Career pathways should:

  • Create partnerships between programs that serve youth and adults of all skill levels to ensure that participants can, in time, earn a recognized postsecondary credential11“Recognized post-secondary credential,” as defined by the Workforce Innovation and Opportunity Act, means a credential consisting of an industry-recognized certificate or certification, a certificate of completion of an apprenticeship, a license recognized by the State involved or Federal Government, or an associate or baccalaureate degree. federalregister.gov/d/2016-15975/p-7625 WIOA sec. 3(52) as desired.
  • Enable participants to gain entry to or advance within a given sector or occupational cluster, facilitate efficient transitions to continuing education, and incorporate stackable and portable industry-recognized credentials.
  • Facilitate co-enrollment in programs administered by the core12Core programs within WIOA are: WIOA Title I (Adult, Dislocated Worker and Youth formula programs) administered by Department of Labor (DOL); Adult Education and Literacy Act programs administered by the Department of Education (DoED); Wagner-Peyser Act employment services administered by DOL; and Rehabilitation Act Title I programs administered by DoED. and required13Required programs within WIOA are: Career and Technical Education (Perkins), Community Services Block Grant, Indian and Native American Programs, HUD Employment and Training Programs, Job Corps, Local Veterans’ Employment Representatives and Disabled Veterans’ Outreach Program, National Farmworker Jobs Program, Senior Community Service Employment Program, Temporary Assistance for Needy Families (TANF), Trade Adjustment Assistance Programs, Unemployment Compensation Programs, and YouthBuild partners (as defined by WIOA), in addition to Supplemental Nutrition Assistance Program Employment & Training (SNAP E&T).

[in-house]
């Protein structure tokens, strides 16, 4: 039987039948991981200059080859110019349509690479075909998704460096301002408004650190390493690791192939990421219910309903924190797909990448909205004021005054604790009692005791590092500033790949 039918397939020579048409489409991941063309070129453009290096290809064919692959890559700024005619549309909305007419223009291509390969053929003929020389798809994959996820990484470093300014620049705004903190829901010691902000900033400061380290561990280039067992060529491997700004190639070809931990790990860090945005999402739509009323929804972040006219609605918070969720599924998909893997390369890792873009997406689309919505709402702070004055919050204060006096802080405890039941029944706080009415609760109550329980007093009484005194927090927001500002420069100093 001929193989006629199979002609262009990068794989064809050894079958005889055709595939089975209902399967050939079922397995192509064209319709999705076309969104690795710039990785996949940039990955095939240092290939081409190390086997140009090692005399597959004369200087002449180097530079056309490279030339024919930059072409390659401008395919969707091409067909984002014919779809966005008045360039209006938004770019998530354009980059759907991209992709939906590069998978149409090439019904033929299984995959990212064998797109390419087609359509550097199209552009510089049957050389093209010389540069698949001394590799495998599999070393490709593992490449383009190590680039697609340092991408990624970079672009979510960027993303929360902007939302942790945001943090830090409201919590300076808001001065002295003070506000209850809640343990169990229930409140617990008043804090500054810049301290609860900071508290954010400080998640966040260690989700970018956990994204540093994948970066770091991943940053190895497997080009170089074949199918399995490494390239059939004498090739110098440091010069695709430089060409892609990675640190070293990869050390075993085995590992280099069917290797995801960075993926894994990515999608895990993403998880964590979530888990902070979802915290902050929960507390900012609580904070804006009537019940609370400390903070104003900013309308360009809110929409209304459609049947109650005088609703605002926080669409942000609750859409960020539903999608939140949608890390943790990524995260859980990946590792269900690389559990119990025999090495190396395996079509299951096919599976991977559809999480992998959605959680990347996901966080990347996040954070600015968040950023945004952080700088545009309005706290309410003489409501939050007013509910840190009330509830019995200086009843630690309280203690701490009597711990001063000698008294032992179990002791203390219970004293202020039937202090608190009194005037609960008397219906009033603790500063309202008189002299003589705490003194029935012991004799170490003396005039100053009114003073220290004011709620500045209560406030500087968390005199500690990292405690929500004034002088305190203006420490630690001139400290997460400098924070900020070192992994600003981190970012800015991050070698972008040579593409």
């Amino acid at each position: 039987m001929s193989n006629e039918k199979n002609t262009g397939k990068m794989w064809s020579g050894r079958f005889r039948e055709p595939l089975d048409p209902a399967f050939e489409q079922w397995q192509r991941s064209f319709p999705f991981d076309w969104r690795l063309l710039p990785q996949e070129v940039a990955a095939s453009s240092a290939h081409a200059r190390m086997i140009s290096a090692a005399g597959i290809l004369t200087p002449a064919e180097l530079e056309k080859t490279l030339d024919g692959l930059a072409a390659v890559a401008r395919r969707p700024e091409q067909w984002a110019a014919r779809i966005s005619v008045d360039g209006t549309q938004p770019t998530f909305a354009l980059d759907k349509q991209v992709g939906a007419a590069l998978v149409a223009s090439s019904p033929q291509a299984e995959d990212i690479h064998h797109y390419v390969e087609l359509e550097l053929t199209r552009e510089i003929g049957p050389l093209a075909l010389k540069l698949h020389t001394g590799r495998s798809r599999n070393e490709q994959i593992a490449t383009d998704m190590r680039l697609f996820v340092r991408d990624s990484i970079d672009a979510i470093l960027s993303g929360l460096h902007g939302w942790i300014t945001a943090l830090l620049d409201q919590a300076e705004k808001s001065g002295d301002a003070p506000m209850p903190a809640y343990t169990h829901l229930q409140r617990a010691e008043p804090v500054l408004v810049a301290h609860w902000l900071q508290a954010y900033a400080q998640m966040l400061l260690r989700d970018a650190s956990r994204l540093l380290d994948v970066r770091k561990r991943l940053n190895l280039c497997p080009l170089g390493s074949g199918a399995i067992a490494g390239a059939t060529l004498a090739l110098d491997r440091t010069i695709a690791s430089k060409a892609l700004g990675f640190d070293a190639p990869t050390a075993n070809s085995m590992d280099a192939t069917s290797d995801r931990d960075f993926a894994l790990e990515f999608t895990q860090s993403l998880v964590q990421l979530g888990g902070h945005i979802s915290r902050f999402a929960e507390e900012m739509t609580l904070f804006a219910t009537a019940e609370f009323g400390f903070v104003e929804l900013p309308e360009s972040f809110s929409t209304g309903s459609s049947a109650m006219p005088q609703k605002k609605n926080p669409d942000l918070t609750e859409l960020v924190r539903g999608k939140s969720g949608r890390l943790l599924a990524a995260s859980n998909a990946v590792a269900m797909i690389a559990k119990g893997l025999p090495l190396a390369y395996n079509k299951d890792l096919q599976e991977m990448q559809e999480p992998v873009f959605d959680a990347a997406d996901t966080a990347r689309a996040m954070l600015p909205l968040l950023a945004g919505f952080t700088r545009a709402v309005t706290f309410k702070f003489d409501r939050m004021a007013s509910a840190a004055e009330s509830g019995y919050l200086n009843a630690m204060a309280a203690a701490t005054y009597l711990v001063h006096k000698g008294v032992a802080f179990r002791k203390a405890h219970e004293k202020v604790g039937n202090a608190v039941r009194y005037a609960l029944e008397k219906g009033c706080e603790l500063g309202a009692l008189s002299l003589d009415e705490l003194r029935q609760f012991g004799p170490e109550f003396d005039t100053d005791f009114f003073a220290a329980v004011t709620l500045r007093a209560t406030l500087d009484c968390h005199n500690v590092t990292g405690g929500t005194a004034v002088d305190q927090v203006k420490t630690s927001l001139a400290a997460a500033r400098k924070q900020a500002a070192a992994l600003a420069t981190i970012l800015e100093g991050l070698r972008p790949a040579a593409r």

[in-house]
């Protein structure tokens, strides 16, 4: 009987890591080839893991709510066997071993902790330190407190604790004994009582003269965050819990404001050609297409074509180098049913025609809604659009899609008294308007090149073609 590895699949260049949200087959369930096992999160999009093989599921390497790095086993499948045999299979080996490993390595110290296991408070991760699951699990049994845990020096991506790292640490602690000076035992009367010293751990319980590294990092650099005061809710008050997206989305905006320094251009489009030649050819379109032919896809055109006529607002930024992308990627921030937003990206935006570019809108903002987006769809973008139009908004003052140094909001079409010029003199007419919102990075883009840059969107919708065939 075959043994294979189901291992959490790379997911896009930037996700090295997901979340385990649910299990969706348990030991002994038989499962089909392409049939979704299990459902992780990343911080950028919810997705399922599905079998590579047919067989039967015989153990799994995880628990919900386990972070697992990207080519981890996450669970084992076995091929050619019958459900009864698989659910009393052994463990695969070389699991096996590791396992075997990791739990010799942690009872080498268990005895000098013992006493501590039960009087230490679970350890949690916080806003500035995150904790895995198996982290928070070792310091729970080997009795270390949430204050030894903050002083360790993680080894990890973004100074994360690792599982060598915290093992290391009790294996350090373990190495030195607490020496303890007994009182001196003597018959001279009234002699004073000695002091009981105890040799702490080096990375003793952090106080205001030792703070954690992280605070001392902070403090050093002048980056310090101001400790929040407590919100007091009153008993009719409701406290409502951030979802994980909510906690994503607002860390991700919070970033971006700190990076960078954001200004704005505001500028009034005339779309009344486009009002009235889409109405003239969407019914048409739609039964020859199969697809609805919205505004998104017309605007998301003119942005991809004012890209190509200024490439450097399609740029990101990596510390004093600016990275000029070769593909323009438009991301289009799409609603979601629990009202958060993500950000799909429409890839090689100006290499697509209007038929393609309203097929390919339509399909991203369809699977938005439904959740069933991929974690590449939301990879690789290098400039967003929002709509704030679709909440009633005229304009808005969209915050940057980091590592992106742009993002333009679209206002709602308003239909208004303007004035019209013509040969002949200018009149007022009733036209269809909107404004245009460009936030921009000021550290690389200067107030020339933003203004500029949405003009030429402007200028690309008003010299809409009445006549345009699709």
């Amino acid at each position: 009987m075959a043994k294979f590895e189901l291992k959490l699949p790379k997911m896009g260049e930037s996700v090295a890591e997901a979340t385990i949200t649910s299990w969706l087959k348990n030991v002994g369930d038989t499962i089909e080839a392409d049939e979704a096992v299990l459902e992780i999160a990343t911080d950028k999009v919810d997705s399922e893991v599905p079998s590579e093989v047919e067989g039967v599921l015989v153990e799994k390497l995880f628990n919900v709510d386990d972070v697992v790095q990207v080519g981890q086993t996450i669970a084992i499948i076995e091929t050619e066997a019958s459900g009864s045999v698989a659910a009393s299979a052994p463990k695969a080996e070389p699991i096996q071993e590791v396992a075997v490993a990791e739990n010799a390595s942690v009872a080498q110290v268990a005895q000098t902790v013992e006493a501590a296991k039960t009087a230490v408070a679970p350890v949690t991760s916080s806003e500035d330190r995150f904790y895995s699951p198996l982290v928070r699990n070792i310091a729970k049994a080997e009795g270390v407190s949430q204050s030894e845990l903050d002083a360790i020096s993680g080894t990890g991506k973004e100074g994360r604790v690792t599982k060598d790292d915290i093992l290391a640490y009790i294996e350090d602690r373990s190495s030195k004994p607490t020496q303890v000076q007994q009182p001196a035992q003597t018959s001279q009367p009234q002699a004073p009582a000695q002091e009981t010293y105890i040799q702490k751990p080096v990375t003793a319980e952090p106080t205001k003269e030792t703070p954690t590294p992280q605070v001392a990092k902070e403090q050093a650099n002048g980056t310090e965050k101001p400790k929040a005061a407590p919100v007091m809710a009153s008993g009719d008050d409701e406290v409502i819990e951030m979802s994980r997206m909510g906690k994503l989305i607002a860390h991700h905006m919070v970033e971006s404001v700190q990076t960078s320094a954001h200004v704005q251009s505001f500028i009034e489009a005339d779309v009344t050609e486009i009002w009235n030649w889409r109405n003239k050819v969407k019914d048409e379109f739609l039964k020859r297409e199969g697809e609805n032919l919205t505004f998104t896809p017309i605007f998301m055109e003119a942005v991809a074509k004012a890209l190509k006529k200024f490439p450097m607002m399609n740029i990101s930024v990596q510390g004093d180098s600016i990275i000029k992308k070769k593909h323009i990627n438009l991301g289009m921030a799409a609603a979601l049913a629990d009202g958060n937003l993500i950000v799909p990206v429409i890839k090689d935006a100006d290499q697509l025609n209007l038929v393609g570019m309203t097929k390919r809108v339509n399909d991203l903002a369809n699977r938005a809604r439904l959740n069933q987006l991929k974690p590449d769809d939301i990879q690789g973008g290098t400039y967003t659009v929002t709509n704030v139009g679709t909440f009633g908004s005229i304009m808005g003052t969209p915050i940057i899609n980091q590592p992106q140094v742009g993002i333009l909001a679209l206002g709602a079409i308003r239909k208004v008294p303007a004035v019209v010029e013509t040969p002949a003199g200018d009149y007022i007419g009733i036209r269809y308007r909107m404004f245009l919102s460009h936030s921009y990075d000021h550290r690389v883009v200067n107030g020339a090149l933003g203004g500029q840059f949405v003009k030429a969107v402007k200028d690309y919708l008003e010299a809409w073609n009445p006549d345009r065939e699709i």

(G) Helps an individual enter or advance within a specific occupation or occupational cluster.

Career pathways should:

  • Involve partnerships with employers to support participant educational and career advancement through on-the-job training, customized training, corporate training, incumbent worker training14“Incumbent worker training” is training that is developed with an employer or employer association (group of employers) to retain a skilled workforce or avert the need to lay off employees by assisting the workers in obtaining the skills necessary to retain employment., and other work-based training strategies.